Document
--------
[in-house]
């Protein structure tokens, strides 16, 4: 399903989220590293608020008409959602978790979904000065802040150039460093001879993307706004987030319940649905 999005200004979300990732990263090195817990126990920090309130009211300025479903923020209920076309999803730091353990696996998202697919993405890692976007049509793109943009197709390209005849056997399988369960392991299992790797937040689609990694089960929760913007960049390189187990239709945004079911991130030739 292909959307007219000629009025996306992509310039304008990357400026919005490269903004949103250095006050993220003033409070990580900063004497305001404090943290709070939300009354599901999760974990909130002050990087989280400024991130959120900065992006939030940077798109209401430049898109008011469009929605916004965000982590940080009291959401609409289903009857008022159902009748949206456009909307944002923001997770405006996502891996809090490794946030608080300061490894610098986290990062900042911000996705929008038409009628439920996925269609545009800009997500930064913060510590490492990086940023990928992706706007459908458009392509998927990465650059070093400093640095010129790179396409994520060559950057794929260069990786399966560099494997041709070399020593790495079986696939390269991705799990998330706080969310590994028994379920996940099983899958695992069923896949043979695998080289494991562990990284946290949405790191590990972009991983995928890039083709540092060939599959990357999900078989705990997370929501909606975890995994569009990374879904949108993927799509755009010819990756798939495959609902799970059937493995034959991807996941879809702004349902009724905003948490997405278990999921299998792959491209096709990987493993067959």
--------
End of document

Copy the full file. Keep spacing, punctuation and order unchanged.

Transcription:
[in-house]
């Protein structure tokens, strides 16, 4: 399903989220590293608020008409959602978790979904000065802040150039460093001879993307706004987030319940649905 999005200004979300990732990263090195817990126990920090309130009211300025479903923020209920076309999803730091353990696996998202697919993405890692976007049509793109943009197709390209005849056997399988369960392991299992790797937040689609990694089960929760913007960049390189187990239709945004079911991130030739 292909959307007219000629009025996306992509310039304008990357400026919005490269903004949103250095006050993220003033409070990580900063004497305001404090943290709070939300009354599901999760974990909130002050990087989280400024991130959120900065992006939030940077798109209401430049898109008011469009929605916004965000982590940080009291959401609409289903009857008022159902009748949206456009909307944002923001997770405006996502891996809090490794946030608080300061490894610098986290990062900042911000996705929008038409009628439920996925269609545009800009997500930064913060510590490492990086940023990928992706706007459908458009392509998927990465650059070093400093640095010129790179396409994520060559950057794929260069990786399966560099494997041709070399020593790495079986696939390269991705799990998330706080969310590994028994379920996940099983899958695992069923896949043979695998080289494991562990990284946290949405790191590990972009991983995928890039083709540092060939599959990357999900078989705990997370929501909606975890995994569009990374879904949108993927799509755009010819990756798939495959609902799970059937493995034959991807996941879809702004349902009724905003948490997405278990999921299998792959491209096709990987493993067959």